Art Industry News: Notorious B.I.G.’s Crown Will Headline the World’s First Major Hip-Hop Auction + Other Stories

Plus, what to expect at the soon-to-reopen Metropolitan Museum of Art and LiveAuctioneers suffers a serious data breach.

The crown worn by Notorious B.I.G., now headed to Sotheby's. Photo: Sotheby's.
The crown worn by Notorious B.I.G., now headed to Sotheby's. Photo: Sotheby's.

Art Industry News is a daily digest of the most consequential developments coming out of the art world and art market. Here’s what you need to know on this Wednesday, August 26.

NEED-TO-READ

Is a Glossy Monument the Best Way to Capture the Feminist Struggle? – As New York prepares to unveil the first monument to non-fictional women in Central Park, some are asking whether statues are an appropriate way to continue to honor significant moments in history in the first place. Critics of the Pioneers Monument, which depicts Susan B. Anthony, Elizabeth Cady Stanton, and Sojourner Truth, worry that it obscures historical pain and continued injustice. While the Black activist Truth was belatedly added to the monument in response to criticism, some feel that the design sanitizes the racial tensions between the activists. (The Nation)

LiveAuctioneers Suffers Data Breach – Cyber attackers have accessed the data of some 3.4 million buyers and sellers using the online art, antiques, and collectibles platform LiveAuctioneers after a hack was carried out in July. The company’s cybersecurity team has confirmed that this data included personal information (names, email addresses, postal addresses, phone numbers, visit history, and encrypted passwords). While credit card details were not compromised, the site has advised users to change any matching passwords on other sites and to watch out for fraudulent transactions or phishing scams. (ARCA)

Biggie’s Crown Heads to Sotheby’s – Sotheby’s is selling the crown worn and signed by the rapper Notorious B.I.G. for a photo shoot three days before he was killed in Los Angeles in 1997. The crown, estimated at $200,000 to $300,000 and offered by the photographer Barron Claiborne, is part of what is, according to Sotheby’s, the first-ever dedicated hip-hop auction ever held by a major international auction house. The sale, scheduled for September 15, also includes an archive of 22 intimate love letters from a 16-year-old Tupac Shakur to his high school sweetheart Kathy Loy, estimated at $60,000 to $80,000. A portion of Sotheby’s proceeds will benefit the Queens Public Library Foundation. (Press release)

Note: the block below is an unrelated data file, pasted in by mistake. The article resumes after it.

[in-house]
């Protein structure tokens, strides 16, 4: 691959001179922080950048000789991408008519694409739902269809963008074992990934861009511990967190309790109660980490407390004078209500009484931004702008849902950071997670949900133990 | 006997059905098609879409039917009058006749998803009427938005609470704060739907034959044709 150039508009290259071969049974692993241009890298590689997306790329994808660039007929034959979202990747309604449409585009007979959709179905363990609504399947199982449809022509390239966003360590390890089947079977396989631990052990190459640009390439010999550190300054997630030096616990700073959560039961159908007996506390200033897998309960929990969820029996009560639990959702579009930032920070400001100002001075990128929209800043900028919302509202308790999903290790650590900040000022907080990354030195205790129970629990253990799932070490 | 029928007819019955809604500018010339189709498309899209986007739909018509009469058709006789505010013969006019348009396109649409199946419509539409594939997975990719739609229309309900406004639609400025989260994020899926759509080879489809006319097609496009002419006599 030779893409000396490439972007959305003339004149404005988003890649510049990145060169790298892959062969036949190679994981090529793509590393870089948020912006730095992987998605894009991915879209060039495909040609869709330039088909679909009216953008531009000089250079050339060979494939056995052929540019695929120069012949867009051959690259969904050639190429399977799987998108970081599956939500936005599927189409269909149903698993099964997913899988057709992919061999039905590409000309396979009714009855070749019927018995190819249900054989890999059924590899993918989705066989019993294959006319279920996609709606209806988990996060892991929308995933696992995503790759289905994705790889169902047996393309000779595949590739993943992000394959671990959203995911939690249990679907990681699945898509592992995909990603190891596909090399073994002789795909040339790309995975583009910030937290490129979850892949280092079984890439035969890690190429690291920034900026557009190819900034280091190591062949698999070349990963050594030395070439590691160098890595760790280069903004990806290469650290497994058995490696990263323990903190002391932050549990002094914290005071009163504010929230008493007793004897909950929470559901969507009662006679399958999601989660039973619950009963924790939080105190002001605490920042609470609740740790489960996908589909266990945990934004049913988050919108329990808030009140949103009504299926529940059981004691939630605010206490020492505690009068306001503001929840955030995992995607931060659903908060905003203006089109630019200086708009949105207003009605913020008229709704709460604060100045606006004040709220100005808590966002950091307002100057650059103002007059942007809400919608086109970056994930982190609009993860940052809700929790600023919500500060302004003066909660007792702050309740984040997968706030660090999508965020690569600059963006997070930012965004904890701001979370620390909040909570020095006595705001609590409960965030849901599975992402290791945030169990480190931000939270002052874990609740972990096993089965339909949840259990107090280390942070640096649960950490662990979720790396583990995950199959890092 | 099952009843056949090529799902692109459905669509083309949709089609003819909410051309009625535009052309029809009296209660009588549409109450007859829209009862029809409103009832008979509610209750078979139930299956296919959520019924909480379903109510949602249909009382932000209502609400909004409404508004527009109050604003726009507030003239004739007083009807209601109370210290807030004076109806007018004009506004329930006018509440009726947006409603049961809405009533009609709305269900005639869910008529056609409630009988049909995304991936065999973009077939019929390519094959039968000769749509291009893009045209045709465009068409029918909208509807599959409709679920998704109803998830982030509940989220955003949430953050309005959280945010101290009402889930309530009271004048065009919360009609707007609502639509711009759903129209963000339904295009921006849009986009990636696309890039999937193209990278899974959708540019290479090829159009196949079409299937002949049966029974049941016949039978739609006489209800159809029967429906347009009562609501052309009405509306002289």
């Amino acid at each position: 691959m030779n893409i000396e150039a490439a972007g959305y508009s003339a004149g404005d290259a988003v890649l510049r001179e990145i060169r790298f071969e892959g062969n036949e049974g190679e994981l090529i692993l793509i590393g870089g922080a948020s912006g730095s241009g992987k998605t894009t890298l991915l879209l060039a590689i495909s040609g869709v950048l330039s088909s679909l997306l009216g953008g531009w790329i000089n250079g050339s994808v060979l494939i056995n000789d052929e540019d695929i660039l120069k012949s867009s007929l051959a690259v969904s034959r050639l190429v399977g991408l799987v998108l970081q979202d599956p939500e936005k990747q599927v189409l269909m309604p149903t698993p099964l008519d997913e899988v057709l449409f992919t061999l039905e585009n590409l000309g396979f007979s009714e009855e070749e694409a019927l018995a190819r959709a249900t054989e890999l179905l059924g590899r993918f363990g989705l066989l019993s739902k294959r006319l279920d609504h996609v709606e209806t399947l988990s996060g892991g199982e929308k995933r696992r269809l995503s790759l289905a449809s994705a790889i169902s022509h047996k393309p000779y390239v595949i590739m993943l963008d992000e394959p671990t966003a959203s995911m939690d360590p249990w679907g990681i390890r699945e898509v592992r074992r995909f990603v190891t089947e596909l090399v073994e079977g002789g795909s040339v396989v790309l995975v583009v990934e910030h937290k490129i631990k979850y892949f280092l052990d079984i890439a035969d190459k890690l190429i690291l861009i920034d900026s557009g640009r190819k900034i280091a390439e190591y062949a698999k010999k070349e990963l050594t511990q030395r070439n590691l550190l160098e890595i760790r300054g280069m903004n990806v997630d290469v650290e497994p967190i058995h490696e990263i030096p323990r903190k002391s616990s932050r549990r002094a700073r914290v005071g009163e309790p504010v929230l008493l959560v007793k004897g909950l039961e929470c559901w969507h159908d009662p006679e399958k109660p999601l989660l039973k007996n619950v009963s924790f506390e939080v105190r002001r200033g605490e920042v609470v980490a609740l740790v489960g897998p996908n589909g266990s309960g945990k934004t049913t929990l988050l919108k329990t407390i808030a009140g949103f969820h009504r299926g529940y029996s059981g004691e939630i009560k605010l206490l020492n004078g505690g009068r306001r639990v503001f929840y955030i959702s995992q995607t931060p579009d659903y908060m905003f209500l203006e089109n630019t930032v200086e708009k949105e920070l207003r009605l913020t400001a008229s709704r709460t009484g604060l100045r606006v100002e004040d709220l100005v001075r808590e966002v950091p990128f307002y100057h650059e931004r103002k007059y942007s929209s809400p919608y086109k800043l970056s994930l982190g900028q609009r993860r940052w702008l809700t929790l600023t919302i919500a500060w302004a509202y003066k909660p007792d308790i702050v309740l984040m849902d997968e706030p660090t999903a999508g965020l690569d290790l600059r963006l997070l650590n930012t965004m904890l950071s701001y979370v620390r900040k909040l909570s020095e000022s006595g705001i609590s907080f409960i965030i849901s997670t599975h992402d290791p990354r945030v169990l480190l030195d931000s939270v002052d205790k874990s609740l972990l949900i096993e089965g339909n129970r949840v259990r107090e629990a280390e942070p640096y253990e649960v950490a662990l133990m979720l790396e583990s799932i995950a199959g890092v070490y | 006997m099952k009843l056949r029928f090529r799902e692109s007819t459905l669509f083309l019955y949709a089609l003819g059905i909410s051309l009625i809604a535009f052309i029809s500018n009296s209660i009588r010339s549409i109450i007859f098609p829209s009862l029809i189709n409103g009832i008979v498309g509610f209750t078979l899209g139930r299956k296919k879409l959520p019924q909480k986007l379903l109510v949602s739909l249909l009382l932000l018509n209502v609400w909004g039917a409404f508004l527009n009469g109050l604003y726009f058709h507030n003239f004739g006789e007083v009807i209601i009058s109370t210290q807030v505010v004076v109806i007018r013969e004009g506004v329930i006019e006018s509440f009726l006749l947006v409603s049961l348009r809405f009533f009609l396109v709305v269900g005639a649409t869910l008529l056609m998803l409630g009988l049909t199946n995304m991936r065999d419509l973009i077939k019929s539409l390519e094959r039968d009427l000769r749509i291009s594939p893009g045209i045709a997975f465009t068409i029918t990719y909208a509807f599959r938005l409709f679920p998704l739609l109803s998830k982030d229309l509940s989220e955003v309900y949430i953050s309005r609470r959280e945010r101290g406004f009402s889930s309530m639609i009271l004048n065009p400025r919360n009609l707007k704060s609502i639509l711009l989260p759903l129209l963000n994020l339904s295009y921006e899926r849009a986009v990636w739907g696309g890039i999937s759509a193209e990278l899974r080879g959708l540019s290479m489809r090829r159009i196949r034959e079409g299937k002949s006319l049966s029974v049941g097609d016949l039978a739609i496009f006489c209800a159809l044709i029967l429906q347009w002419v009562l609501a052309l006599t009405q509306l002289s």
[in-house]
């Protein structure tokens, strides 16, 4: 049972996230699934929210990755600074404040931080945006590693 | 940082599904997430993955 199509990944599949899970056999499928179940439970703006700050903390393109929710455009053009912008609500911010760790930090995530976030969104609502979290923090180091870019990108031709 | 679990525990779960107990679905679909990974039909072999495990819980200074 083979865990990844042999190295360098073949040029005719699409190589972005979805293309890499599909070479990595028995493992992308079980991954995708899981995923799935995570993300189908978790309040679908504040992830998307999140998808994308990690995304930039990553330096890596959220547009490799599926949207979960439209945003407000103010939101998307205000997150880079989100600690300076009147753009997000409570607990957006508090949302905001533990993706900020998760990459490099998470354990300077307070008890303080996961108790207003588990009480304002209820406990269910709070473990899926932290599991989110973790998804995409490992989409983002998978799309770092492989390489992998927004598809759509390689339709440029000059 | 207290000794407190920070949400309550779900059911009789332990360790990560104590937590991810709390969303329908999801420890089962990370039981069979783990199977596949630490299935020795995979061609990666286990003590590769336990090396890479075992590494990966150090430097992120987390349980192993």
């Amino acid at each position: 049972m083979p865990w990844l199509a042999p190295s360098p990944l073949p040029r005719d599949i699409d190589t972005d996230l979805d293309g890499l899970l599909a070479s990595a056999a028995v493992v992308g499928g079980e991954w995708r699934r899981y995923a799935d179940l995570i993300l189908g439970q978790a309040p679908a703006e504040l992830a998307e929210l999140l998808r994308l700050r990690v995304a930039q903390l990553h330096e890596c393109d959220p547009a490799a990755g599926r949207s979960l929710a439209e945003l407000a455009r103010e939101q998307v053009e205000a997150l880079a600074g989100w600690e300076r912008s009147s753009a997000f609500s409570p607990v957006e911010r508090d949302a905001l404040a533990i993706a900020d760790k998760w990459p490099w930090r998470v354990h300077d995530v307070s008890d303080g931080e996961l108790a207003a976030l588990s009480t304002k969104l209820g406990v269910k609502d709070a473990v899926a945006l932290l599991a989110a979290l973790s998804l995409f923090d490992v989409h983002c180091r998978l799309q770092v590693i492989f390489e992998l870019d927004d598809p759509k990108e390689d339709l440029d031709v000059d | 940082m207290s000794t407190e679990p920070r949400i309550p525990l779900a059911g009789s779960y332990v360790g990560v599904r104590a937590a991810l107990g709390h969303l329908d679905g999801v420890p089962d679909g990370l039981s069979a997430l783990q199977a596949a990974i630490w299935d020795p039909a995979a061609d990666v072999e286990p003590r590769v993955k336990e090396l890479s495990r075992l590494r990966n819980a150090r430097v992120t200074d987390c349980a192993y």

What to Expect at the Met’s Reopening – When the Met reopens to the public on Saturday after five months of closure, it will feel like a very different museum. Tickets will be timed, masks will be required, and temperatures will be checked. Capacity will be capped at 25 percent, and there will be valet bicycle parking for those avoiding public transport. Most significantly, the crowd—usually 70 percent tourists—will almost certainly be majority New Yorkers. “The Met plays a very important role within New York—it’s such a strong signal for getting back to a certain level of normalcy and getting back to life,” the Met’s director Max Hollein says. (New York Times)

ART MARKET

London’s Cromwell Place Gallery Hub Will Open in October – London’s £20 million gallery hub in South Kensington, Cromwell Place, is slated to open on October 10. The building will include 14 gallery spaces, as well as a large exhibition hall that can be rented for six weeks at a time. Members signed up so far include Lehmann Maupin, Addis Fine Art, Alexander Gray Associates, Gallery Wendi Norris, Ingleby Gallery, and Lawrie Shabibi. (TAN)

2020 Frieze Artist Award Announced – Alberta Whittle, an emerging artist and filmmaker based between Scotland and South Africa, is the winner of this year’s Frieze Award. The Barbados-born artist will debut a newly commissioned work—a video that examines xenophobia, contagion fears, and moral panic—at Frieze’s online edition on October 8. (The Art Newspaper)

COMINGS & GOINGS

Artist Heinz Frank Dies at 81 – The Viennese artist who created madcap sculptures, objects, and furnishings out of found materials, rocks, masks, and other unorthodox media died on Sunday. Although he was a key figure in Vienna’s art scene from the 1960s, his work only began achieving wide recognition in recent years. Frank was represented by LambdaLambdaLambda. (ARTnews)

Artist Audrey Flack Gets Lifetime Achievement Award – Artist Audrey Flack, 89, was awarded a lifetime achievement award from the upcoming Hamptons Virtual Art Fair. The Hamptons-based painter and sculptor was a pioneer of photorealism. “The beautiful light of the Hamptons has inspired me for many years,” Flack said. “Artists like me work alone in their studios, so it’s good to be acknowledged.” Flack’s work will be presented at the fair, which takes place online from September 2–7, by Hollis Taggart Galleries. (Press release)

FOR ART’S SAKE

Meet the National Parks’ “Ranger of the Lost Art” – Doug Leen is a retired dentist based in Alaska who collects and reproduces National Park posters commissioned by the Works Progress Administration: a series of 14 posters created for 13 parks and monuments across the country in the 1930s and ’40s. For decades, Leen has hunted for the original W.P.A. posters—and he has even found some of them cut up and used as file dividers in National Park offices. (NYT)

Google Doodle Honors Sculptor Barbara Hepworth – The search engine tipped its hat to UK abstract sculptor Barbara Hepworth, a pioneer of “direct carving,” the technique of sculpting freehand without a mold. Tuesday’s Google doodle noted that on August 25, 1939, Hepworth arrived in the UK town of St. Ives to escape World War II and establish her studio. She lived there for the rest of her career. (Observer)


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